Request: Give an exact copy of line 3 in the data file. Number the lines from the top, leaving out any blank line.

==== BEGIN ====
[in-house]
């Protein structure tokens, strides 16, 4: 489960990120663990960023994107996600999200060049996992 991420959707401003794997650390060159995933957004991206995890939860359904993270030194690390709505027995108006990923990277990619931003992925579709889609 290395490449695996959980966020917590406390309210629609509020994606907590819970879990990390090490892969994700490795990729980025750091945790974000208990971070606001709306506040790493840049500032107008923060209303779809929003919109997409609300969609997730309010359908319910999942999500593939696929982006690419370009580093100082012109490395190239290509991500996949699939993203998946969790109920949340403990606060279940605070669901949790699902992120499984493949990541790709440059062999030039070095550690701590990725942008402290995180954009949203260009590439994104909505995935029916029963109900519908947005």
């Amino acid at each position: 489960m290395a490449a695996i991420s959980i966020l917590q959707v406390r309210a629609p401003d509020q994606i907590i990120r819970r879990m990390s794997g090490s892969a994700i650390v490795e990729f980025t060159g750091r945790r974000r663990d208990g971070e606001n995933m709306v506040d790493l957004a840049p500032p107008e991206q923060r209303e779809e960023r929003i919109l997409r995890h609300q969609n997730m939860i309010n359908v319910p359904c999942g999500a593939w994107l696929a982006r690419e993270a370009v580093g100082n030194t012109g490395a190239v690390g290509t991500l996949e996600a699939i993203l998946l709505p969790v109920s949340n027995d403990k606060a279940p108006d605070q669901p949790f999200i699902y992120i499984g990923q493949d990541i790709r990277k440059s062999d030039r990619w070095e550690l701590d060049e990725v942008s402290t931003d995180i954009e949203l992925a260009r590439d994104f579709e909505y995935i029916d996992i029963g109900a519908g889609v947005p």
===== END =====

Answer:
């Amino acid at each position: 489960m290395a490449a695996i991420s959980i966020l917590q959707v406390r309210a629609p401003d509020q994606i907590i990120r819970r879990m990390s794997g090490s892969a994700i650390v490795e990729f980025t060159g750091r945790r974000r663990d208990g971070e606001n995933m709306v506040d790493l957004a840049p500032p107008e991206q923060r209303e779809e960023r929003i919109l997409r995890h609300q969609n997730m939860i309010n359908v319910p359904c999942g999500a593939w994107l696929a982006r690419e993270a370009v580093g100082n030194t012109g490395a190239v690390g290509t991500l996949e996600a699939i993203l998946l709505p969790v109920s949340n027995d403990k606060a279940p108006d605070q669901p949790f999200i699902y992120i499984g990923q493949d990541i790709r990277k440059s062999d030039r990619w070095e550690l701590d060049e990725v942008s402290t931003d995180i954009e949203l992925a260009r590439d994104f579709e909505y995935i029916d996992i029963g109900a519908g889609v947005p």